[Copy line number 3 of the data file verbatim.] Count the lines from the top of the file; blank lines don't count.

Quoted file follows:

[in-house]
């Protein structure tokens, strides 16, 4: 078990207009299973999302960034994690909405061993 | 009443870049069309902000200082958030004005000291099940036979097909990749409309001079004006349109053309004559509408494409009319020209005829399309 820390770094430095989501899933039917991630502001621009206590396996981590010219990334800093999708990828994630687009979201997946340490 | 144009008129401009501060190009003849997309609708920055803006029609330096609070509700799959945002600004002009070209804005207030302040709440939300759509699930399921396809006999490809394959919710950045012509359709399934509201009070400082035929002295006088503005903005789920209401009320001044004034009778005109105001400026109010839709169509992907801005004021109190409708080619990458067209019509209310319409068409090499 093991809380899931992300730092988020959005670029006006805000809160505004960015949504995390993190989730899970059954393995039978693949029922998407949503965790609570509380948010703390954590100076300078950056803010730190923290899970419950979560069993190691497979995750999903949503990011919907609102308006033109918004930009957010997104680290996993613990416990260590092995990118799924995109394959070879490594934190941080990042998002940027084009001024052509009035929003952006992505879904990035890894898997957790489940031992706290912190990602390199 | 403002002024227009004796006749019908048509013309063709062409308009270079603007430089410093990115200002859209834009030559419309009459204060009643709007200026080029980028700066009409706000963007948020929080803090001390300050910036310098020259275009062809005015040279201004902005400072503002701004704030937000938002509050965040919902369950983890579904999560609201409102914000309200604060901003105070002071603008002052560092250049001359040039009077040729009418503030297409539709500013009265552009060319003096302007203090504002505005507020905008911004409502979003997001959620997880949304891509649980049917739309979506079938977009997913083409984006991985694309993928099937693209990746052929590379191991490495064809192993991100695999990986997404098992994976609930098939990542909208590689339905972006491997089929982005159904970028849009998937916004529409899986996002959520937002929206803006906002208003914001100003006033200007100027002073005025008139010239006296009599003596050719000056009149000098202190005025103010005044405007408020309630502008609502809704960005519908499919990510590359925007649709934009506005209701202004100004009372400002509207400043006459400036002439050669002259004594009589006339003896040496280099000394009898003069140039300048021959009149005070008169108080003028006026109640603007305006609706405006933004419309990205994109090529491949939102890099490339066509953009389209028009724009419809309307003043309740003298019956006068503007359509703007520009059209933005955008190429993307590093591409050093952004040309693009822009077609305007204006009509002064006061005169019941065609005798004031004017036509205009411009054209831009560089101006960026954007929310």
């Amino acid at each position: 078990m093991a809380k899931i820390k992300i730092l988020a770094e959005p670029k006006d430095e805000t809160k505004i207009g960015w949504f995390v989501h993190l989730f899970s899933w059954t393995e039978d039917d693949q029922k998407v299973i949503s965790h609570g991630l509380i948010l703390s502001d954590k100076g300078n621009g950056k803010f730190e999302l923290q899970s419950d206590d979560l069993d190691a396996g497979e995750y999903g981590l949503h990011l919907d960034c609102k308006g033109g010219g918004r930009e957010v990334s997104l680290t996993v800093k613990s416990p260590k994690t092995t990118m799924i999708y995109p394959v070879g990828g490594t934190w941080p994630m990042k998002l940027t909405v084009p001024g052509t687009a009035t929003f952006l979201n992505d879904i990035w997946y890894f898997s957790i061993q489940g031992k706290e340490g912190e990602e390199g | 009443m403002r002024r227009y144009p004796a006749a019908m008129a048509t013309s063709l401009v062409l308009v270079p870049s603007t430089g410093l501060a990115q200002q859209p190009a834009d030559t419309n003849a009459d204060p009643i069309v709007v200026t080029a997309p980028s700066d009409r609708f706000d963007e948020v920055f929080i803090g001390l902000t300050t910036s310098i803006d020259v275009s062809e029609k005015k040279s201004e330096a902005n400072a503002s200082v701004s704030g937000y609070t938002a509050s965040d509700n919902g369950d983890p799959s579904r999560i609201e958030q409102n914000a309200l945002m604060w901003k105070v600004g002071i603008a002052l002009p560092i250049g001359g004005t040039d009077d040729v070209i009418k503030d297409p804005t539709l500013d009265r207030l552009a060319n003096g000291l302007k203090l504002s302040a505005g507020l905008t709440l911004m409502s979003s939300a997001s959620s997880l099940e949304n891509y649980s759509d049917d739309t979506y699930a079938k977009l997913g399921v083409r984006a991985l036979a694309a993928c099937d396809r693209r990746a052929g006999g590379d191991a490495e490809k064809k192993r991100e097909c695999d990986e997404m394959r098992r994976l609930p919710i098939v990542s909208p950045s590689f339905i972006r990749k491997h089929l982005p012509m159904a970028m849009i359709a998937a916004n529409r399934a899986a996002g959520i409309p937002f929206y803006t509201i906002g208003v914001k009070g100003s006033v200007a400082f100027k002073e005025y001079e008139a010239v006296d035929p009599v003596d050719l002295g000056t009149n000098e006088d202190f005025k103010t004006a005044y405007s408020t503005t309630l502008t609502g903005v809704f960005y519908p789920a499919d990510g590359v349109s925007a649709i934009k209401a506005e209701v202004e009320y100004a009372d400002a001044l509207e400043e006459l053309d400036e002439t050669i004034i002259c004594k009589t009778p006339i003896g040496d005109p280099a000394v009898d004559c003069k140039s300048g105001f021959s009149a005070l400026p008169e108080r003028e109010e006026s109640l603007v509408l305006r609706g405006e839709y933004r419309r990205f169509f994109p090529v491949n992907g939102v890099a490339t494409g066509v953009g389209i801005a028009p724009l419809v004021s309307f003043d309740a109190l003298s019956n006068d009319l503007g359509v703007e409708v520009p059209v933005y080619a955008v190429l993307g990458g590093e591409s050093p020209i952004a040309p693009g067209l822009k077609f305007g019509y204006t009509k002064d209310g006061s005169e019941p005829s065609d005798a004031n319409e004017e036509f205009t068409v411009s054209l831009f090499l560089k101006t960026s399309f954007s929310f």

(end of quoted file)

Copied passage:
């Amino acid at each position: 078990m093991a809380k899931i820390k992300i730092l988020a770094e959005p670029k006006d430095e805000t809160k505004i207009g960015w949504f995390v989501h993190l989730f899970s899933w059954t393995e039978d039917d693949q029922k998407v299973i949503s965790h609570g991630l509380i948010l703390s502001d954590k100076g300078n621009g950056k803010f730190e999302l923290q899970s419950d206590d979560l069993d190691a396996g497979e995750y999903g981590l949503h990011l919907d960034c609102k308006g033109g010219g918004r930009e957010v990334s997104l680290t996993v800093k613990s416990p260590k994690t092995t990118m799924i999708y995109p394959v070879g990828g490594t934190w941080p994630m990042k998002l940027t909405v084009p001024g052509t687009a009035t929003f952006l979201n992505d879904i990035w997946y890894f898997s957790i061993q489940g031992k706290e340490g912190e990602e390199g | 009443m403002r002024r227009y144009p004796a006749a019908m008129a048509t013309s063709l401009v062409l308009v270079p870049s603007t430089g410093l501060a990115q200002q859209p190009a834009d030559t419309n003849a009459d204060p009643i069309v709007v200026t080029a997309p980028s700066d009409r609708f706000d963007e948020v920055f929080i803090g001390l902000t300050t910036s310098i803006d020259v275009s062809e029609k005015k040279s201004e330096a902005n400072a503002s200082v701004s704030g937000y609070t938002a509050s965040d509700n919902g369950d983890p799959s579904r999560i609201e958030q409102n914000a309200l945002m604060w901003k105070v600004g002071i603008a002052l002009p560092i250049g001359g004005t040039d009077d040729v070209i009418k503030d297409p804005t539709l500013d009265r207030l552009a060319n003096g000291l302007k203090l504002s302040a505005g507020l905008t709440l911004m409502s979003s939300a997001s959620s997880l099940e949304n891509y649980s759509d049917d739309t979506y699930a079938k977009l997913g399921v083409r984006a991985l036979a694309a993928c099937d396809r693209r990746a052929g006999g590379d191991a490495e490809k064809k192993r991100e097909c695999d990986e997404m394959r098992r994976l609930p919710i098939v990542s909208p950045s590689f339905i972006r990749k491997h089929l982005p012509m159904a970028m849009i359709a998937a916004n529409r399934a899986a996002g959520i409309p937002f929206y803006t509201i906002g208003v914001k009070g100003s006033v200007a400082f100027k002073e005025y001079e008139a010239v006296d035929p009599v003596d050719l002295g000056t009149n000098e006088d202190f005025k103010t004006a005044y405007s408020t503005t309630l502008t609502g903005v809704f960005y519908p789920a499919d990510g590359v349109s925007a649709i934009k209401a506005e209701v202004e009320y100004a009372d400002a001044l509207e400043e006459l053309d400036e002439t050669i004034i002259c004594k009589t009778p006339i003896g040496d005109p280099a000394v009898d004559c003069k140039s300048g105001f021959s009149a005070l400026p008169e108080r003028e109010e006026s109640l603007v509408l305006r609706g405006e839709y933004r419309r990205f169509f994109p090529v491949n992907g939102v890099a490339t494409g066509v953009g389209i801005a028009p724009l419809v004021s309307f003043d309740a109190l003298s019956n006068d009319l503007g359509v703007e409708v520009p059209v933005y080619a955008v190429l993307g990458g590093e591409s050093p020209i952004a040309p693009g067209l822009k077609f305007g019509y204006t009509k002064d209310g006061s005169e019941p005829s065609d005798a004031n319409e004017e036509f205009t068409v411009s054209l831009f090499l560089k101006t960026s399309f954007s929310f």